- New World Drama: The Performative Commons in the Atlantic World, 1649–1849 by Elizabeth Maddock Dillon
Drama, modernity, eighteenth century, early American theatre, colonialism, Black Atlantic
How does early modern drama travel across time and space? In her new book New World Drama: The Performative Commons in the Atlantic World, 1649–1849, Elizabeth Maddock Dillon offers an insightful account of how Shakespeare’s plays, among others, were revised and re-performed in the centuries following the early modern period and across the Atlantic, particularly in ways that reflect the specific colonial histories and racial politics of various New World localities. For instance, consider the following parody of The Tempest (1611), which Dillon notes as having been published in a Kingston, Jamaica, magazine in 1799:
PARODY OF SHAKESPEARE
Sayings, ca iras, drums, flags, twanging instruments,A thousand different cries, sometimes riots,Do stun my ears by day; unruly horses,And scoffing negroes, break my rest at night;Or, if I sleep, in dreaming I awakeWith shrieks of fire; methinks I see the streetIn horrid blaze around me, that I longTo quit this isle for Britain once again.(qtd. in Dillon 209)
As Dillon explains, these verses recall “a passage [in act three of The Tempest] in which Caliban offers a poetic ode to the sweet sounds of the island that is his home” (209). However, in contrast to the original text, the above version “conveys how deeply disturbing the non-English soundscape of Jamaica felt as it pressed itself on those who sought to be British” (208–09). Here, Dillon illustrates [End Page 153] how an early seventeenth-century English play resurfaced in late eighteenth-century colonial Jamaica—and how its Shakespearean elements were redeployed in ways that speak to the racial (and racist) anxieties of white British citizens living in Caribbean colonies. Further elaborating on the political significance of the racialized, “non-English soundscape” that the poem’s white speaker describes, Dillon explains that “[w]hat is unspeakable, but nonetheless heard, within this noise is the sound of revolution—the possibility of a black collectivity that may be mobilized against the regime and episteme of ‘British liberty’ ” (208). In considering this parody alongside plays staged by white actors in colonial theatres, local advertisements for runaway slaves, and black slaves’ annual Jonkonnu performances (including a Jonkonnu version of Richard III that “reach[ed] well beyond a satirical reappropriation of English performance and toward an aesthetic of indigenization” ), Dillon’s discussion of colonial Jamaican performance establishes generative links among a number of literary and theatrical traditions. She also offers a compelling account of how those traditions have been translated across temporal, geographic, and racial divides.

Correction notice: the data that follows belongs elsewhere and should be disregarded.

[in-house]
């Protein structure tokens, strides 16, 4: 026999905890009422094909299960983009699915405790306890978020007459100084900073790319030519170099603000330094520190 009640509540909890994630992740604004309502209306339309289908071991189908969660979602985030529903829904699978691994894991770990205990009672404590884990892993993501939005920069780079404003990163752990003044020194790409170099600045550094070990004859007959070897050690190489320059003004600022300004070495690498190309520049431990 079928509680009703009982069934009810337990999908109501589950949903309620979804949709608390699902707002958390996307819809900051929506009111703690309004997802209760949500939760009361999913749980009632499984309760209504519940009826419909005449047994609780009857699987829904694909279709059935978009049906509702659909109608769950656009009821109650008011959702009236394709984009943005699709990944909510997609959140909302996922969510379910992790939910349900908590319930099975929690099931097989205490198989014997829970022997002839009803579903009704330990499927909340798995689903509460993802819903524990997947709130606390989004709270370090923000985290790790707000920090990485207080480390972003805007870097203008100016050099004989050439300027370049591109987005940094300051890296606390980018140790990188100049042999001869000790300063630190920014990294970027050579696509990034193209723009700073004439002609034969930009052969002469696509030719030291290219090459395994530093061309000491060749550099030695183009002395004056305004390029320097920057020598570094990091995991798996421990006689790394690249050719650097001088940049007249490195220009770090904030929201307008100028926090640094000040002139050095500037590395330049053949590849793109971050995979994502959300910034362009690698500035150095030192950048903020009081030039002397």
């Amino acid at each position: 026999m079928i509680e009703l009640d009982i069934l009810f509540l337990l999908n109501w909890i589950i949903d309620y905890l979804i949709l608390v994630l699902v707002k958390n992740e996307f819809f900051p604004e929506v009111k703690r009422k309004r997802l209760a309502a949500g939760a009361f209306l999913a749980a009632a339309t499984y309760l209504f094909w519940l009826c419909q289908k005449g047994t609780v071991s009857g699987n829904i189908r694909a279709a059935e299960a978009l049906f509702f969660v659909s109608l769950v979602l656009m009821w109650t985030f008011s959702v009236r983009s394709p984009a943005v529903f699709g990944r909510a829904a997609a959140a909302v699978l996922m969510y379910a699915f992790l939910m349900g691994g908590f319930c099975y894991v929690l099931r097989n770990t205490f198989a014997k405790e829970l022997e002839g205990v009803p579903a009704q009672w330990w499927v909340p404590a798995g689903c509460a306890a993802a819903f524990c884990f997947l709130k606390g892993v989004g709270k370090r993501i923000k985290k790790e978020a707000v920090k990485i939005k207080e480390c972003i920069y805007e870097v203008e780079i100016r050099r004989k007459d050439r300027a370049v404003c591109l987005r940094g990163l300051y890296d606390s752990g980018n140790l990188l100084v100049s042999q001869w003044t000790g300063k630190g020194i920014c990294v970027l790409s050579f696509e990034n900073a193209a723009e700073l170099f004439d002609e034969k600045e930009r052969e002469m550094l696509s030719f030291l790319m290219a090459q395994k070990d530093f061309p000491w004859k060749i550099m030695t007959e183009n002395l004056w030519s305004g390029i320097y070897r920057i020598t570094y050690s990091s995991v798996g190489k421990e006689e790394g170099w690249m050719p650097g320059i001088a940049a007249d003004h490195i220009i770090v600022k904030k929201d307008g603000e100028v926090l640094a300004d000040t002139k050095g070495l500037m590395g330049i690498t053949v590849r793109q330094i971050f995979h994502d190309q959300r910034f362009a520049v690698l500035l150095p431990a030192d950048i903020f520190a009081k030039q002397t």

Of course, New World Drama—recently published as part of Duke University Press’s New Americanists series—presents as a work of American Studies and not primarily as an engagement with the early modern. Yet as the above foray into Dillon’s “Kingston” chapter suggests, the book’s transnational re-envisioning of early American theater is an instructive one for Americanists and non-Americanists alike. In particular, Dillon takes issue with “the way in which the field of literary studies privileges a national frame for the understanding of culture, and determines the national character of a performance on the basis of the play’s authorship rather than on the basis of the location at which a performance is staged or the composition of the audiences and actors involved in the performance” (20). This shift in focus from authorship to performance—as well as from bounded national space to the broader Atlantic world—enables Dillon to examine “improvisational local revisions” of putatively British scripts (21), including many plays that we might more readily categorize as works of early modern English drama or Restoration comedy than as examples of American theater. New World Drama traces these local revisions throughout the Anglophone Atlantic world, beginning with the transformations in London theater after Charles I’s 1649 execution (ch. 2), and closing with a discussion of the...